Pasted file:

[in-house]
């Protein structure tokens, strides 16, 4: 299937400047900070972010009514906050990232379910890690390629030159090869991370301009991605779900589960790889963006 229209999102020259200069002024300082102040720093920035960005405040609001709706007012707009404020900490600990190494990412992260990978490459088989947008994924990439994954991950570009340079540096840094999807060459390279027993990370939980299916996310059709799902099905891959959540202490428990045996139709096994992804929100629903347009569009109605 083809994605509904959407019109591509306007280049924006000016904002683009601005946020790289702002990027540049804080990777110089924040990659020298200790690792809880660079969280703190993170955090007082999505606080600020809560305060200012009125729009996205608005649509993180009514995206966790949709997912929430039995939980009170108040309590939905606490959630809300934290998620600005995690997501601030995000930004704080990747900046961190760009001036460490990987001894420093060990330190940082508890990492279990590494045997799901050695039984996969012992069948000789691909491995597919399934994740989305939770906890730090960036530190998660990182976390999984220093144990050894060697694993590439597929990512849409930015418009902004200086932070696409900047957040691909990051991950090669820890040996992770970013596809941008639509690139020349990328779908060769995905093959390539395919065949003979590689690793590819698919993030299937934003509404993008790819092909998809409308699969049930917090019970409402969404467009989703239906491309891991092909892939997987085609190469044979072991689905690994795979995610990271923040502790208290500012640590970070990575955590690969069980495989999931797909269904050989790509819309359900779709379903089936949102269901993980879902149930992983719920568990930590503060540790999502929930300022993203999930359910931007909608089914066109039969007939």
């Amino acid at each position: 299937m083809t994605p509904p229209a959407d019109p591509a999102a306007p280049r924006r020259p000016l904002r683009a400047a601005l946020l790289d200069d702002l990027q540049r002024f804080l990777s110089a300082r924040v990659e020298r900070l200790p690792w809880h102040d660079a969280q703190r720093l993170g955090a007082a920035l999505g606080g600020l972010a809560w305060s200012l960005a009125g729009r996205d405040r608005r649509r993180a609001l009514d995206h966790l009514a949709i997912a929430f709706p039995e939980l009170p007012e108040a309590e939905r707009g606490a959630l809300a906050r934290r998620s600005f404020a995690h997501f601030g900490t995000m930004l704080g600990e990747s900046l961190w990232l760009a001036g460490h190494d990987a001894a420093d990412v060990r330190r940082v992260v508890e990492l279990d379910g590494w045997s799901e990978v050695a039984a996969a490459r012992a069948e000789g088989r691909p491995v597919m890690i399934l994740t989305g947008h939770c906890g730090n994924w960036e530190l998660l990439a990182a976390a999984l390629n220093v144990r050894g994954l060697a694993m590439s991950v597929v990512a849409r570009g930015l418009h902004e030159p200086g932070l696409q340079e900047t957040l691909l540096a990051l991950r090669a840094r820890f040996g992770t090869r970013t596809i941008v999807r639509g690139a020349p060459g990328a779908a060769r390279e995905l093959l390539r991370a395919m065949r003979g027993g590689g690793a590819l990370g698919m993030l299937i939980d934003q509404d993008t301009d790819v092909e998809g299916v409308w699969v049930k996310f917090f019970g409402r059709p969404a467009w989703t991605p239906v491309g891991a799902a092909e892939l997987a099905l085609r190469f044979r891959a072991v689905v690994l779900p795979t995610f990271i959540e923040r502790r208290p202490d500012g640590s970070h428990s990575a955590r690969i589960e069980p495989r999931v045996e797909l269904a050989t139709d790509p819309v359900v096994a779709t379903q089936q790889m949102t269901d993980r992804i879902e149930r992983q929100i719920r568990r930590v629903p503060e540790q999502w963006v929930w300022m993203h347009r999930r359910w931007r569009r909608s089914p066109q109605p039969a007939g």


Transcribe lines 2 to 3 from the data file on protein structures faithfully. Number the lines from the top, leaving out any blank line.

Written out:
């Protein structure tokens, strides 16, 4: 299937400047900070972010009514906050990232379910890690390629030159090869991370301009991605779900589960790889963006 229209999102020259200069002024300082102040720093920035960005405040609001709706007012707009404020900490600990190494990412992260990978490459088989947008994924990439994954991950570009340079540096840094999807060459390279027993990370939980299916996310059709799902099905891959959540202490428990045996139709096994992804929100629903347009569009109605 083809994605509904959407019109591509306007280049924006000016904002683009601005946020790289702002990027540049804080990777110089924040990659020298200790690792809880660079969280703190993170955090007082999505606080600020809560305060200012009125729009996205608005649509993180009514995206966790949709997912929430039995939980009170108040309590939905606490959630809300934290998620600005995690997501601030995000930004704080990747900046961190760009001036460490990987001894420093060990330190940082508890990492279990590494045997799901050695039984996969012992069948000789691909491995597919399934994740989305939770906890730090960036530190998660990182976390999984220093144990050894060697694993590439597929990512849409930015418009902004200086932070696409900047957040691909990051991950090669820890040996992770970013596809941008639509690139020349990328779908060769995905093959390539395919065949003979590689690793590819698919993030299937934003509404993008790819092909998809409308699969049930917090019970409402969404467009989703239906491309891991092909892939997987085609190469044979072991689905690994795979995610990271923040502790208290500012640590970070990575955590690969069980495989999931797909269904050989790509819309359900779709379903089936949102269901993980879902149930992983719920568990930590503060540790999502929930300022993203999930359910931007909608089914066109039969007939």
């Amino acid at each position: 299937m083809t994605p509904p229209a959407d019109p591509a999102a306007p280049r924006r020259p000016l904002r683009a400047a601005l946020l790289d200069d702002l990027q540049r002024f804080l990777s110089a300082r924040v990659e020298r900070l200790p690792w809880h102040d660079a969280q703190r720093l993170g955090a007082a920035l999505g606080g600020l972010a809560w305060s200012l960005a009125g729009r996205d405040r608005r649509r993180a609001l009514d995206h966790l009514a949709i997912a929430f709706p039995e939980l009170p007012e108040a309590e939905r707009g606490a959630l809300a906050r934290r998620s600005f404020a995690h997501f601030g900490t995000m930004l704080g600990e990747s900046l961190w990232l760009a001036g460490h190494d990987a001894a420093d990412v060990r330190r940082v992260v508890e990492l279990d379910g590494w045997s799901e990978v050695a039984a996969a490459r012992a069948e000789g088989r691909p491995v597919m890690i399934l994740t989305g947008h939770c906890g730090n994924w960036e530190l998660l990439a990182a976390a999984l390629n220093v144990r050894g994954l060697a694993m590439s991950v597929v990512a849409r570009g930015l418009h902004e030159p200086g932070l696409q340079e900047t957040l691909l540096a990051l991950r090669a840094r820890f040996g992770t090869r970013t596809i941008v999807r639509g690139a020349p060459g990328a779908a060769r390279e995905l093959l390539r991370a395919m065949r003979g027993g590689g690793a590819l990370g698919m993030l299937i939980d934003q509404d993008t301009d790819v092909e998809g299916v409308w699969v049930k996310f917090f019970g409402r059709p969404a467009w989703t991605p239906v491309g891991a799902a092909e892939l997987a099905l085609r190469f044979r891959a072991v689905v690994l779900p795979t995610f990271i959540e923040r502790r208290p202490d500012g640590s970070h428990s990575a955590r690969i589960e069980p495989r999931v045996e797909l269904a050989t139709d790509p819309v359900v096994a779709t379903q089936q790889m949102t269901d993980r992804i879902e149930r992983q929100i719920r568990r930590v629903p503060e540790q999502w963006v929930w300022m993203h347009r999930r359910w931007r569009r909608s089914p066109q109605p039969a007939g």